Hi. Barb here.
I graduated from a small private school with about 100 other sweaty teenagers. The tradition at my school was boys graduated in suits, while girls wore white dresses. But in my class in 1971, there was a major feminist uprising about this blatant display of gender roles. There were also strong objections to the expense involved, because while it was a private school, plenty of parents were making major sacrifices for their kids to be there. It was assumed the boys would wear the suits again–but the white dresses?
So we, the class of ’71, graduated in caps and gowns, both boys and girls. By the next year, the brouhaha was over, and the boys graduated in suits and the girls in white dresses, and have from that day to this, according to the very specific dress requirements posted here for the class of 2016.
I was reminded of this when I attended my niece’s graduation from Boothbay Harbor High School last Friday. The graduation itself was lovely. The ceremony focused rightly on the students. All three speakers were students, so there were no politicians or other eminence grises bloviating. Even the superintendent kept her remarks short and to the point. With 49 kids, there was time for every name to be called, and for all the kids to receive their due as they walked across the stage to receive their diplomas. They wore traditional caps and gowns, a lovely shade of blue.
Then, at 7:30 pm, we reported back to the high school gym for the “grand march.” First the graduates’ parents entered the gym, as couples, dressed up and looking proud. Then the graduates entered, two-by-two, a boy and a girl. The boys were dressed in white dinner jackets and the girls in long white dresses. Each girl carried two red-and-white bouquets.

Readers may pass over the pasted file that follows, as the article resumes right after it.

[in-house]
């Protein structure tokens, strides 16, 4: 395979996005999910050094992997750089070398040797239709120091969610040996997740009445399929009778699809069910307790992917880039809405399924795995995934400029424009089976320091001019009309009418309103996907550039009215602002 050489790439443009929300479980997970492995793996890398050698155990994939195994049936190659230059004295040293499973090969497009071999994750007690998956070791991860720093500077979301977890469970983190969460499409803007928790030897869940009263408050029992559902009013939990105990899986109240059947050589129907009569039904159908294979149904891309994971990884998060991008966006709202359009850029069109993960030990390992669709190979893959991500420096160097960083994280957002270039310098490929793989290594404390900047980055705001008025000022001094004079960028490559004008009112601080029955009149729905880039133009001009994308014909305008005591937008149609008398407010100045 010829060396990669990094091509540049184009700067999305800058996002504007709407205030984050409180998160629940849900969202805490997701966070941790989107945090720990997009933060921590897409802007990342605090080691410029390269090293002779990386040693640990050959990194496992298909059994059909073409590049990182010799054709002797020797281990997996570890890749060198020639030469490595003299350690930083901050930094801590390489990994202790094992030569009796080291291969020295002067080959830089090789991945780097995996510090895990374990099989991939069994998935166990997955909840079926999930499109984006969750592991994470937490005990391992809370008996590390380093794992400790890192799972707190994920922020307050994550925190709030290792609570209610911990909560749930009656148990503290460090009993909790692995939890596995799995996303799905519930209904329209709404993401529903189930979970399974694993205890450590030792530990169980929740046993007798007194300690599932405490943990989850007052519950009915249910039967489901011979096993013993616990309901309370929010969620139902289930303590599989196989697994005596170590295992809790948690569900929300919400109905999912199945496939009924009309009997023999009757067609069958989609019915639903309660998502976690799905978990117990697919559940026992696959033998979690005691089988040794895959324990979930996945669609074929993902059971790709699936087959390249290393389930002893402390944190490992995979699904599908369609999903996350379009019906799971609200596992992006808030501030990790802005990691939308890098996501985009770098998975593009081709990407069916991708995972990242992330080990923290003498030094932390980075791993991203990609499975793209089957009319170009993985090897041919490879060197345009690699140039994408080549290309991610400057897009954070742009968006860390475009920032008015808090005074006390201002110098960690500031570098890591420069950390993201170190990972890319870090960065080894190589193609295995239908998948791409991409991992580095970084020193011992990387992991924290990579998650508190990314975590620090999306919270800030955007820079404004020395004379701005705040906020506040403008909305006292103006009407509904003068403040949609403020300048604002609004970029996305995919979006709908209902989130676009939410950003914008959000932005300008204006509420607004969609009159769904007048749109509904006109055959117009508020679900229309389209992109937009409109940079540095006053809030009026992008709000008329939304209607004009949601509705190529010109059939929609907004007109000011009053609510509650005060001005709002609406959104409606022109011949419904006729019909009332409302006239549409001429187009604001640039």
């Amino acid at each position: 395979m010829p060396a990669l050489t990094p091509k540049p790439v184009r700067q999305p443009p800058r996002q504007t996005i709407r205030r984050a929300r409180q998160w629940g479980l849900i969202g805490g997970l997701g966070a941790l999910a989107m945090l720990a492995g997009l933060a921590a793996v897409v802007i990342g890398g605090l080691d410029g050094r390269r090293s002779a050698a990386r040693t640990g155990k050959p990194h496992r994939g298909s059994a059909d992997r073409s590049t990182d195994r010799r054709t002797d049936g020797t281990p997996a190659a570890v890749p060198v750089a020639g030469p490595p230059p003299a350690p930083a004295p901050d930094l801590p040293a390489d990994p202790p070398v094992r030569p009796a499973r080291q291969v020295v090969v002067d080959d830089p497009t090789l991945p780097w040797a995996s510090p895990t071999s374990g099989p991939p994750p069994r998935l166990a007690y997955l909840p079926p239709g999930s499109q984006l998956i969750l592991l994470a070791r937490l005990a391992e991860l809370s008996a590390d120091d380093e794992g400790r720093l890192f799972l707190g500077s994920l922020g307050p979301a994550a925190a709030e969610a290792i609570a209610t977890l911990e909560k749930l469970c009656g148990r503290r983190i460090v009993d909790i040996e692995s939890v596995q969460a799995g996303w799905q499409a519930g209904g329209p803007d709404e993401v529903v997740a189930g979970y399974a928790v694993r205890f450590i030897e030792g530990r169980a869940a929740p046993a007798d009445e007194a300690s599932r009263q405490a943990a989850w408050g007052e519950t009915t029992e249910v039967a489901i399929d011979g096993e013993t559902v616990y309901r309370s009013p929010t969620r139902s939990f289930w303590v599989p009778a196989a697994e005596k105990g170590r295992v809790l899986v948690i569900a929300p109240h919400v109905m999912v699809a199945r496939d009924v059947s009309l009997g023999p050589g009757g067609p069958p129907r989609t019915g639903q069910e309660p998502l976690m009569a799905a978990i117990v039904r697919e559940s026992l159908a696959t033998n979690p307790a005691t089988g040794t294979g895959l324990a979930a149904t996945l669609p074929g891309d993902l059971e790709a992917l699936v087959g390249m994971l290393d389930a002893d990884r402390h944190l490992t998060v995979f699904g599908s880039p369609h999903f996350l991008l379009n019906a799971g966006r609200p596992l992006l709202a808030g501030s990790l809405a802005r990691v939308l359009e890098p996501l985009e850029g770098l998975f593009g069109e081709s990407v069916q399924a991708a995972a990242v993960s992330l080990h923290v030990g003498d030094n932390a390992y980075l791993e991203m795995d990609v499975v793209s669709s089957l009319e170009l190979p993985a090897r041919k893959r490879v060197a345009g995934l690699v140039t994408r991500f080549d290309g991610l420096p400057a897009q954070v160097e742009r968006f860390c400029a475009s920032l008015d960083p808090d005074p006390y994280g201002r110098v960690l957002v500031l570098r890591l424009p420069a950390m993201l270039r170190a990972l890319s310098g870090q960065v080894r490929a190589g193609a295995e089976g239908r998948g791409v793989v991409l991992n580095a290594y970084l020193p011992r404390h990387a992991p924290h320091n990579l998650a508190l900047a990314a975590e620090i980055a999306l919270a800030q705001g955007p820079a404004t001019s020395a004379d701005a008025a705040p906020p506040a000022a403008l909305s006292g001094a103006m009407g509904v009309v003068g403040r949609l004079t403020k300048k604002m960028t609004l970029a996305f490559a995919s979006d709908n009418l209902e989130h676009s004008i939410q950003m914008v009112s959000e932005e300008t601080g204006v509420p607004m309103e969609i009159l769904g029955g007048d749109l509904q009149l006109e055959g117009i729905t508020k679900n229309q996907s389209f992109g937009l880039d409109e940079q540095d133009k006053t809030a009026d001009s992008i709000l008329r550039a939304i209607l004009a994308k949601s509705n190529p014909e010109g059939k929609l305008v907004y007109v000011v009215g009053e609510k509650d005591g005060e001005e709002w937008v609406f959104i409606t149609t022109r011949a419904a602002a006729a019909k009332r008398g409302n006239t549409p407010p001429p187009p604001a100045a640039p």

They proceeded to move around the gym in configurations that felt like a cross between high school band formations and a Virginia reel. It was stately and beautiful, and aside from an unfortunate choice of a John Philip Sousa number that somehow reminded every spectator in my area of the marching band scene in Animal House, sending giggles down the row, it was lovely.
When all the marching was done, the group turned to each of the four walls of the gym for photos, and then the kids presented each of their moms with a bouquet. The girls danced with their dads and the boys danced with their moms, and it was over.
And I felt conflicted. On the one hand, it was so old-fashioned and traditional, a link to the past. But on the other, it was clear when the bouquet-presenting and dancing occurred that some kids were coping with having two complete sets of parents present, while others had barely been able to scrape up one set. Still, I imagined the grown-ups working together selflessly to acknowledge a milestone day for their children, and the kids getting to share a special moment with an uncle or grandparent or fondly-remembered babysitter, if a parent wasn’t a part of their lives.
I was even more uncomfortable that the one gender-nonconforming kid I’d spotted at graduation wasn’t present. Had that kid truly not wanted to participate, or were the expectations for dress and gender role just too off-putting? And those white dresses brought back waves of ambivalence. Hadn’t I fought this fight 45 years ago?
We were told several times that Boothbay is the last high school in Maine to do a grand march at graduation. A little Googling tells me that the Vinylhaven School also does one, though the girls appear to be be nicely dressed, in a color of their choosing.
I walked away impressed by the grandeur and the tradition, but disturbed by the embedded assumptions about kids and families.
Readers: What do you think? Grand March–lovely tradition or relic of a bygone era best forgotten?